News Sentinel abruptly killed the successful 23-year-old Metro Pulse— during a corporate restructuring in preparation for a sale to another an out-of-town conglomerate—many loyal readers cried “foul” and encouraged a resurrection. Scripps’ sale was executed and quickly bundled and sold to an even-larger corporate entity: Gannett/USA Today. A hyper-local, scrappy independent weekly was determined to add little value to that sale. That’s just business. Knoxville’s response to the demise of Metro Pulse, however, suggested an opportunity. Thanks to some exceedingly generous benefactors and a Kickstarter campaign, we raised just enough capital to launch a successor to Metro Pulse: the Knoxville Mercury. We knew going into this adventure that we were swimming against the tide. You hold in your hands our 109th—and final—issue. We’ve published award-winning stories, design, photography, and illustration about Knoxville and East Tennessee. Along the way we attracted an audience of highly educated and affluent readers. Mercury readers have money to spend and we know—from research and anecdotally from conversations with business owners and readers—that they often buy locally. We had great people, some working capital, and an award-winning product—but we misread the market. Henry Holcomb, the former president of the Philadelphia Newspaper Guild and a journalist for 40 years, said that newspapers had a clearer mission when he started in the business:

“Report the truth and raise hell.” That mission has become hazy in the new era of early 21st-century journalism, when most newspapers are struggling to survive. The newspaper business is more about staying in business and less about raising hell. So, in the business of journalism, what is the market and how does the product fit? At the Mercury, Coury, Matthew, Jack, Heather, and the rest of the editorial and design crew knew that our readers and our advertisers are our customers—and journalism that tells the truth and raises hell is our product. The Mercury audience is comprised of Knoxville’s most informed and engaged citizens—with verified disposable incomes. Our readers are an attractive market for advertisers. Great journalism is not inexpensive. The Mercury spent $250,000 a year on printing and distribution alone. Add salaries and overhead and our weekly nut was $15,000, which we later reduced to $13,000. To help fund the newspaper, and in an effort to keep pricing reasonable for advertisers, we asked readers to contribute through fundraisers and online funding campaigns similar to those produced by public radio and television. We promoted a fundraising concert, sold merchandise on our website, and conducted many fund drives. The Mercury averages between 40,000 and 50,000 readers per issue between print and digital. If every reader kicked in just $10 a year, we would have a business. If every reader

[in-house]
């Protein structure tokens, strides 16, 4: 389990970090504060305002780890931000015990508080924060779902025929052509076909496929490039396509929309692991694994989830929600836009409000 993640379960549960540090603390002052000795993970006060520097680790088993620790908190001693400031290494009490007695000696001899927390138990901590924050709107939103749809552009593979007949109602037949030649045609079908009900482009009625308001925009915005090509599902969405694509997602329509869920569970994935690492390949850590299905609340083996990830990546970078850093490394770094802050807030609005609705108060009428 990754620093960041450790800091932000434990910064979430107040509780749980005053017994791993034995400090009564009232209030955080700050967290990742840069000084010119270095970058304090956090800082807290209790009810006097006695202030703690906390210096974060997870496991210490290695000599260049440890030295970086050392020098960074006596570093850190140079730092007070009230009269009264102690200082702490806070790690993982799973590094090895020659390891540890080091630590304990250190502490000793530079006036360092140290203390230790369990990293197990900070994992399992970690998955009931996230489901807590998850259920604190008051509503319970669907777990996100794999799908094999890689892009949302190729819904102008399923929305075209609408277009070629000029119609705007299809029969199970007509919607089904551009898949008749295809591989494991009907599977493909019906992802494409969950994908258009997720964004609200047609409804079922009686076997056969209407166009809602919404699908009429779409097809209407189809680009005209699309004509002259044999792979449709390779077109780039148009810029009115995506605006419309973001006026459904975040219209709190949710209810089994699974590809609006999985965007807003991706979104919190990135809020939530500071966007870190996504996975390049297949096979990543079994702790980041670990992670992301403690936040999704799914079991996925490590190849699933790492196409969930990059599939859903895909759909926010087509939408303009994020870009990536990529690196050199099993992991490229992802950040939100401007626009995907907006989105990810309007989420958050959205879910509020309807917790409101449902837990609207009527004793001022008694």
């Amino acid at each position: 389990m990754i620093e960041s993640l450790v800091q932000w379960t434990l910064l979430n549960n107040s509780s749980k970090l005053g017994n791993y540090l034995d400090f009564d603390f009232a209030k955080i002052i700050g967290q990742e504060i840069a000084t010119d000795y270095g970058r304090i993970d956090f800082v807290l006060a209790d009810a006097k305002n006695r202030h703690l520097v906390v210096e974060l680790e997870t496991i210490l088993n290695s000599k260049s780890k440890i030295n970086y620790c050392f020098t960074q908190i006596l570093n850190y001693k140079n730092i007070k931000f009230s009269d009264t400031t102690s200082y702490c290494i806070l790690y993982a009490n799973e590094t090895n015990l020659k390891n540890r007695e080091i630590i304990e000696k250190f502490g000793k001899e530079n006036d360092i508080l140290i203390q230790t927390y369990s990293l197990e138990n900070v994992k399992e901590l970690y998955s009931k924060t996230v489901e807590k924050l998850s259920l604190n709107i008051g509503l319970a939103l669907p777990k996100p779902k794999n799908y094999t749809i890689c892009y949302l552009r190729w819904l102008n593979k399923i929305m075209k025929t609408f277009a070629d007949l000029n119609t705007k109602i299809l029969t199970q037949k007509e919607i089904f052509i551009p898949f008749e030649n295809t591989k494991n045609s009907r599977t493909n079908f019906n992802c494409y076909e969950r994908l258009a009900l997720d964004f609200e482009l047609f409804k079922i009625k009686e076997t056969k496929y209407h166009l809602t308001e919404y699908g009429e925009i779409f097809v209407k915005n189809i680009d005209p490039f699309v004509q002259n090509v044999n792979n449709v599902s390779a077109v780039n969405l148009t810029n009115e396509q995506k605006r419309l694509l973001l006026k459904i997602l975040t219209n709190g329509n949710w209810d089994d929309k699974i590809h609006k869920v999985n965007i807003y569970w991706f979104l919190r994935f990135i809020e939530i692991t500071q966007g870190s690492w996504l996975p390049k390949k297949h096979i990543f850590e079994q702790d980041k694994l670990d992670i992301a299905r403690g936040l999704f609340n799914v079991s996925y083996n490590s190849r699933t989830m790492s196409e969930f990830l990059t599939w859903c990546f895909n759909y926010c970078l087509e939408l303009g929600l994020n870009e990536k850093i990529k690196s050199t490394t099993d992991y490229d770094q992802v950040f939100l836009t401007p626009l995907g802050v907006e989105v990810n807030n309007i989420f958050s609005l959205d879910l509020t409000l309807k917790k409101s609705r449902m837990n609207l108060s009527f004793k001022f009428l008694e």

donated $20 a year, the Mercury would have been a better paper with more reporters, more content, and distribution to more locations throughout Knoxville. In our latest and last fund drive, less than 1 percent of our audience made a financial contribution—but we are grateful to those who did. For now, for this incarnation of the Knoxville Mercury, we’ve determined there are just not enough readers willing to pay and not enough advertisers willing to pay enough to reach readers. Publishing an independent weekly newspaper in Knoxville is just not a good business. We are sticking around Knoxville—and some of us are looking at ways to fill the inevitable void the Mercury leaves behind. If you have ideas for content—and thoughts on how to pay for it—let us know! Just email me at Thank you, Knoxville, for giving us a shot. We gave the Mercury our all and we all appreciate your support. — Charlie Vogel, publisher & sales director



Reporting for the Mercury, I met people I’d never have encountered otherwise and learned new things from them every day. That’s what makes my job fun—yet sometimes sobering. I’m proud that the Mercury has produced quality investigative journalism, telling local stories you won’t read elsewhere—about everything from the poor and disenfranchised to the arts community—and in a style both meaningful and personal. In this era of “fake news” and tailor-made facts, the in-depth research we did felt more important than ever. Reporting for the Mercury, I met people I’d never have encountered otherwise and learned new things from them every day. That’s what makes my job fun—yet sometimes sobering. I helped maneuver a wheelbarrow full of fresh-dug native plants with the Native Plant Rescue Squad, held a rare hellbender (giant native salamander) while standing hip-deep in the Hiawassee River, and met refugees who were able to beam as they shared their triumph in escaping war and fear to find a better life in Knoxville. But I also met repeatedly with a survivor of sex trafficking, listening while she wept about how much she has despised herself. I visited displaced Gatlinburg service workers scraping by after the fire in cramped, buggy hotel rooms that served as their homes. I pored through hundreds of pages of documents and rode on police patrols to observe and track exactly how the Knoxville Police Department polices itself as well as